Tracey Emin Says She Got Her Creative Fix from Making Art, Not Babies

On Saturday, the UK’s You magazine ran a pretty intimate interview with Tracey Emin, the insanely hard working artist who might be best remembered for her soiled bedsheets. Emin has no qualms about being unflinchingly forthright about her personal life, and she spares few details about her anxieties about aging, her artistic production, and her body image over the course of the interview.

Speaking about her decision to forgo the ordeal of raising children and getting married, Emin explained that she has satisfied her creative urges by making art, then offered the somewhat dubious claim that women who choose to have a career and have kids can never be truly, 100 percent devoted to their work. Take it away, Tracey:

It’s not [getting married, having kids] because I didn’t meet anyone; if I wanted to have a baby, I could’ve.

I didn’t want to because the creative yearning and wanting to be an artist far overrode the physical feelings of wanting to be a mother. The mother who is the CEO of the company or whatever can’t wait to get home and see her children. The mother who’s in the studio painting will resent going home to her children.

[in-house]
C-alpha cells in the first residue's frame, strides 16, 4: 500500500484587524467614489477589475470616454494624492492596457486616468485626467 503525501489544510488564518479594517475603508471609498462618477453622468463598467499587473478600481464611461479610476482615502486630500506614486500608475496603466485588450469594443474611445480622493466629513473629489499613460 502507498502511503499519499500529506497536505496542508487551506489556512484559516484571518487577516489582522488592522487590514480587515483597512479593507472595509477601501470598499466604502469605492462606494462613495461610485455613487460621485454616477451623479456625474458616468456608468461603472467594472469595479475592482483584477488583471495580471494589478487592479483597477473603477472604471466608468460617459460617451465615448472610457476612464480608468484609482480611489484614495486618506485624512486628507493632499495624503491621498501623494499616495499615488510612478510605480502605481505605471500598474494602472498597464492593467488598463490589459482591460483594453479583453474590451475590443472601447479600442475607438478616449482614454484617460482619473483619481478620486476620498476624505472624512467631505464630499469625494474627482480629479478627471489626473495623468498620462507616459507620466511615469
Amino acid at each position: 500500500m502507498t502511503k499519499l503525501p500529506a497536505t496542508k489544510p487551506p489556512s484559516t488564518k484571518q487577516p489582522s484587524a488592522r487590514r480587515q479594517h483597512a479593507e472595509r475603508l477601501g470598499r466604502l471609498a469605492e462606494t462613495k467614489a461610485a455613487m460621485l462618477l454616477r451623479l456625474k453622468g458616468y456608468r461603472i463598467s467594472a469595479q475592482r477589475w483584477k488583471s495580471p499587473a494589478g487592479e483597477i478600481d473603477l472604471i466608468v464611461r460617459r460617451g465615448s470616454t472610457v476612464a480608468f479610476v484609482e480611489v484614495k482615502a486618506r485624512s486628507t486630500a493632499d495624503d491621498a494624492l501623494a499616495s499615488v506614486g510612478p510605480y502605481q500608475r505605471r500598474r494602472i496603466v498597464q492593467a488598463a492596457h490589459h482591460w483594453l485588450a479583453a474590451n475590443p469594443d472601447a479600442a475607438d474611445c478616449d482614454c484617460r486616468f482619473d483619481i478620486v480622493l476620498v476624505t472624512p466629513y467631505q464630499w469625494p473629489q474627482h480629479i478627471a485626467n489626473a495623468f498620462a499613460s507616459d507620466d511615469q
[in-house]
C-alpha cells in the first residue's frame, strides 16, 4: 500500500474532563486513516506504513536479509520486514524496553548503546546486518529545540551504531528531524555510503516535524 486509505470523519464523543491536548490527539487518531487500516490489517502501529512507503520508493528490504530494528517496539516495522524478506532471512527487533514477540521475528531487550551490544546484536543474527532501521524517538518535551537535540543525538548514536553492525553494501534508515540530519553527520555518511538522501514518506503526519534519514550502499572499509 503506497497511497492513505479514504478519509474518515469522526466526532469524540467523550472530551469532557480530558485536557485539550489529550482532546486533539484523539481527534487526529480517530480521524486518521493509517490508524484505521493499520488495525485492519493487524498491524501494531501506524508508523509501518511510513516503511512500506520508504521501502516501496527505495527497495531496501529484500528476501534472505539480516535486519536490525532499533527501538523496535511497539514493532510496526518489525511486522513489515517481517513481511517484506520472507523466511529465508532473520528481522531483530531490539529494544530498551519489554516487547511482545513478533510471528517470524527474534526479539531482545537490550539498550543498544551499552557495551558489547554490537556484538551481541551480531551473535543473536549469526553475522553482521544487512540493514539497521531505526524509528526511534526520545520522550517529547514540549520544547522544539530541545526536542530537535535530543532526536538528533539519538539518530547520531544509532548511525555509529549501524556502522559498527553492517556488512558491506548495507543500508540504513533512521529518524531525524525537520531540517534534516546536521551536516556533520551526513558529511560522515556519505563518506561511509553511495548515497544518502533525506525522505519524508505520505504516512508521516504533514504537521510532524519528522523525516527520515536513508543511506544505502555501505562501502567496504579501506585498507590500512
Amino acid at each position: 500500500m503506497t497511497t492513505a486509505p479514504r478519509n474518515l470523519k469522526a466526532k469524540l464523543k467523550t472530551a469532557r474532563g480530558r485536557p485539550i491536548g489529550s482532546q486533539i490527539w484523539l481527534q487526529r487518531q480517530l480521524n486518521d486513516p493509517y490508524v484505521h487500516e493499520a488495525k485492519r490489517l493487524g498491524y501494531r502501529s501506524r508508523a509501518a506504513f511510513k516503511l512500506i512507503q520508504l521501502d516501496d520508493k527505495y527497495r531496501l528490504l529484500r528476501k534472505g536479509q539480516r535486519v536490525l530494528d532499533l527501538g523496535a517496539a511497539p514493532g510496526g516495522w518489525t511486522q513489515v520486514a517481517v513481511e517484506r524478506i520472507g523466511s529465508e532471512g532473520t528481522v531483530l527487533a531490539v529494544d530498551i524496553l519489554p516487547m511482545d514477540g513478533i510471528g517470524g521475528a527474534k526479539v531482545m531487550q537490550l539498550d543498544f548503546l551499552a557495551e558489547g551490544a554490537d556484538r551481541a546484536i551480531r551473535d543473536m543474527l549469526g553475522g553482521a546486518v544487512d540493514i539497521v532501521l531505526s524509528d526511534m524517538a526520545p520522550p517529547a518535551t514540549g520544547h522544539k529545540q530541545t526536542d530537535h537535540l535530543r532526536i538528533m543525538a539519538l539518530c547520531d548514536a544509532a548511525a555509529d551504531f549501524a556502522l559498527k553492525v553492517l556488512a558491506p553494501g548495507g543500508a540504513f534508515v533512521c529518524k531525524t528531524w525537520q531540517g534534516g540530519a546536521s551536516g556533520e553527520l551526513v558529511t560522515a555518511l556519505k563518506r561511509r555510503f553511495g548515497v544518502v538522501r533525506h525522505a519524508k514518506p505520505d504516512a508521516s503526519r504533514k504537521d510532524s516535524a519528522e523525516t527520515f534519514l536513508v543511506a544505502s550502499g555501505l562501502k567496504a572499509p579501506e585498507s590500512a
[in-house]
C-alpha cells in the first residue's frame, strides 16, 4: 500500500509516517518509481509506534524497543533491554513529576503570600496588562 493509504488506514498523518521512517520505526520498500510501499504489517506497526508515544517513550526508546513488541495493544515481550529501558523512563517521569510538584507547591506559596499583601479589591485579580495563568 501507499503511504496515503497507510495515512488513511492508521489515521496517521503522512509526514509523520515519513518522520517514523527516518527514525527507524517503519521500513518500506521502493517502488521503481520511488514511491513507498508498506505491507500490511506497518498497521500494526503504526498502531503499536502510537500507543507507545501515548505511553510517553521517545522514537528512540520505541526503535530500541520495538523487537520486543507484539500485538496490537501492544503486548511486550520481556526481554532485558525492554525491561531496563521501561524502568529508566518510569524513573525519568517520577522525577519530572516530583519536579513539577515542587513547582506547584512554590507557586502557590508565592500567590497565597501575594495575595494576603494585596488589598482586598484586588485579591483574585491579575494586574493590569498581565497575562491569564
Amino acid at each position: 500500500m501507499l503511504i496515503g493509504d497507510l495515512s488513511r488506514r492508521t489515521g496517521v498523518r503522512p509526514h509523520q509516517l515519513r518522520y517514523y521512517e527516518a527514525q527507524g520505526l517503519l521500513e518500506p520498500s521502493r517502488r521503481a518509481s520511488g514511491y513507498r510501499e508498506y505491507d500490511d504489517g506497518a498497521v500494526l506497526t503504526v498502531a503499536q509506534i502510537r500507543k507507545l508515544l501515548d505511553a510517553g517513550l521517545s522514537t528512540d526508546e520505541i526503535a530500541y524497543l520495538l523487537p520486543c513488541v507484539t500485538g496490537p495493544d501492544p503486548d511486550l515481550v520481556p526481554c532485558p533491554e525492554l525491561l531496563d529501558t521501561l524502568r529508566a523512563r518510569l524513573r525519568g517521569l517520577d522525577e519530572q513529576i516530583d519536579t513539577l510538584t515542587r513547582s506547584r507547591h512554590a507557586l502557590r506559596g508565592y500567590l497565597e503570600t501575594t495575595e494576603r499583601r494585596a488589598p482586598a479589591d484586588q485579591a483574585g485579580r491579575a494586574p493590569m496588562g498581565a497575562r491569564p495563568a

When people have children, they have a sense of purpose. When you don’t have children you have to define and make your own purpose, and make your own reason for being here.

While having kids may give some women (and men) a completely fulfilling sense of purpose, procreation clearly isn’t an existential salve for everyone, and splitting the female population into Mothers and Professional Women is unfair to all those women who’ve chosen to be both, perhaps because raising kids and managing a career are two components of a fulfilling life. For someone else, maybe it really is just one or the other, which is fine too — only one person has to live your life, and that’s you. Emin’s explanation of her choices make sense for her, but its hardly true that professional moms idle their working hours away throwing darts at pictures of their career-devouring offspring tacked to the office door.

[Daily Mail]

Image via AP, Thomas Lohnes, dapd